We tried this out using the excellent Grove LCD RGB Backlight (which I’ve since managed to get running on my own ESP8266 code as it is very pretty), magnificent if only because you can make the backlight any colour you like!!  Everything just worked once we figured out the pins. YES you can get alternatives to this board for less money – but until I can get my hands on one – I can’t tell you if they are compatible. In particular, you can set the backlight on this board to any colour your heart desires, using RGB values. Want a light purple or an ice-green, or pink etc. – no problem. This actually transforms an otherwise utterly boring 16 character by 2 line display into something far more useful.

To set these up, Attach a LED+resistor to GPIO2 as an indicator with the other end grounded. The programming pin is GPIO0 – equivalent to the setup button on the real WIO device. Hold this to ground for a few seconds to go into setup mode – which is shown by a softly undulating light on GPIO2. Note that all my general purpose ESP8266 boards have 1k pull-ups on GPIO0 and GPIO2 to 3v3.  In this case you might want to consider adding similar pull-ups to GPIO4 and 5 as if you are using I2c then you do need pull-ups. Some peripherals have them, some don’t – a bit of a mess really as you really should just have the one set of pull-ups.

So basically you end up with an API call to their server with a unique code and some parameters – which control your board. There are a variety of ways to use this – and in the case of Node-Red there is even a set of nodes to do the job – but when we tested them we came up with various issues and the code looks like it has not been updated for a while – so you might be on your own there.

And so, taking the above into account it is quite easy then to try out the various Grove peripherals – at least those supported by WIO. The App itself makes it easy for you to fire out commands.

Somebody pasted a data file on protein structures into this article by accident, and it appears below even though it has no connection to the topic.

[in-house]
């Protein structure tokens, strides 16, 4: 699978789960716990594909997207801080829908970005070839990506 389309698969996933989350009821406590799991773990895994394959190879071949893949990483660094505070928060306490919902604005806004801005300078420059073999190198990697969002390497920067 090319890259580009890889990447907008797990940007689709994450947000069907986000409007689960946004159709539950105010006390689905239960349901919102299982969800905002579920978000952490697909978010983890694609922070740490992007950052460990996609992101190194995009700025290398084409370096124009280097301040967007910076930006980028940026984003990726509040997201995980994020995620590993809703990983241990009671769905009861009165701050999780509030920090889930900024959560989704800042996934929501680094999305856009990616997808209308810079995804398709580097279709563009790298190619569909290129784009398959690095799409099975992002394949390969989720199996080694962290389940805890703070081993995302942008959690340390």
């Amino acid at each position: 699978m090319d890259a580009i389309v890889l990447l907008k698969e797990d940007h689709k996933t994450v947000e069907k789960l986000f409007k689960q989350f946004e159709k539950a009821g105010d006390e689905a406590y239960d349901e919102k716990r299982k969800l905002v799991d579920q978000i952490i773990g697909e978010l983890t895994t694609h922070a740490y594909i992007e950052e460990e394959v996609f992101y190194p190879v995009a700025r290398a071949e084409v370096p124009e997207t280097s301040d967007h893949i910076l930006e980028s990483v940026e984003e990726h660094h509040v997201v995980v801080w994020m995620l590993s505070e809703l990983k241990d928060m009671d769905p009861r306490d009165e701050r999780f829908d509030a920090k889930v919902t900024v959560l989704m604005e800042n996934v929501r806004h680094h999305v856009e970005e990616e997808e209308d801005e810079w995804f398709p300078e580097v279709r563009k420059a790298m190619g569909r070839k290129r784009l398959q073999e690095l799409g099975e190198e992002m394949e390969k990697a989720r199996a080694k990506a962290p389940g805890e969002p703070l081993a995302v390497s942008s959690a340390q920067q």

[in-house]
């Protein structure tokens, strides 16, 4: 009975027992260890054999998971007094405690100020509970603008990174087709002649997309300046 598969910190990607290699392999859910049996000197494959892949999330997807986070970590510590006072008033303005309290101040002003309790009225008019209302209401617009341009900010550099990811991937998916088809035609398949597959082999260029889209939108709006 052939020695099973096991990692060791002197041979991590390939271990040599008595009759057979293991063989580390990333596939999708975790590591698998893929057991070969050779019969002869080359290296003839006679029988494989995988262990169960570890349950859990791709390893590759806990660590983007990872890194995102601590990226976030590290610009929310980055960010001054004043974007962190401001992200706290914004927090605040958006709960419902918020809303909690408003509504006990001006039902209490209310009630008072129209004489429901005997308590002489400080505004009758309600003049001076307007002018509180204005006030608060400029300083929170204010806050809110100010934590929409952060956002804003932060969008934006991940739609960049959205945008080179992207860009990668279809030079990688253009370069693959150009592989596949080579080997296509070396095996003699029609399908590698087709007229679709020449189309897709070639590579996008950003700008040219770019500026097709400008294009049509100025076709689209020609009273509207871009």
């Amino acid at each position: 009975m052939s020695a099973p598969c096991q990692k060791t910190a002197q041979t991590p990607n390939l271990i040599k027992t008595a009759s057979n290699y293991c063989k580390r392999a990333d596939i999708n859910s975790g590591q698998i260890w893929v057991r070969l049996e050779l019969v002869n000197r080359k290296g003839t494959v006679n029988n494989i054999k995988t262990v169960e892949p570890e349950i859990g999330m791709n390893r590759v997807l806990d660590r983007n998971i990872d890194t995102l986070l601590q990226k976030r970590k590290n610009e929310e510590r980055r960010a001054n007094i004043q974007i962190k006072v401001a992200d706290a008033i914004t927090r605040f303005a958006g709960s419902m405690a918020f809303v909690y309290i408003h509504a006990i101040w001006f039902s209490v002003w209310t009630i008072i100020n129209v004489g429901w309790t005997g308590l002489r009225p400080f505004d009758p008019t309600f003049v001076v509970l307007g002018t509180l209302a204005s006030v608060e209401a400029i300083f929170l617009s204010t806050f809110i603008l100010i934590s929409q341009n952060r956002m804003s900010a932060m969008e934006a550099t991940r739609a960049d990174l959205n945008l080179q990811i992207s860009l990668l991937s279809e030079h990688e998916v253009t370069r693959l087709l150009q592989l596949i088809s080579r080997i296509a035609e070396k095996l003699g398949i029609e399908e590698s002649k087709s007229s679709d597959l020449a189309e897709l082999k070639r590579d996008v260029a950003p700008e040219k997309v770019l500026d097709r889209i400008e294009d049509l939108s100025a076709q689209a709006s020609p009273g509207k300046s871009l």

Up to now, the RGB_LCD display has proven to be the most fun which is why I’ve adapted the code for my own ESP code, along with the visible/uv/ir light sensor. Other devices less so – as they don’t use I2c. Seeed do a 4-channel 7-segment LED display – and a 10-channel level meter, both of which are 2-pin control but are NOT I2c – this means they have to use a separate set of leads – they chose the serial port (I personally prefer to leave that for debugging). If you need the latter – i.e. 10 variable intensity level lights – you’re better off (unless size is important) buying the display and the PWM controller I covered in an earlier blog with 16 outputs.


17 thoughts on “Playing with WIO

  1. I got a Wiolink in the Kickstarter. I’ve only ever used it with DHT22 sensor and the experience was frustrating. Sometimes it worked and mostly it didn’t without any indication as to why it failed. Connecting to the board and uploading new software always worked because I could see the LEDs blinking but the sensor only worked occasionally and randomly. I hope the software has improved, maybe I should take it out of the drawer and have another go?

    1. Personally, I found the most useful part of it to be the actual code to give me ideas. Out of it I want to use those 4-way connectors on future boards for i2c. As for the system itself, I’m still not 100% sold on the idea of my home control relying on someone elses server running…if you do get yours up and running, let us know how you get on with the sensors.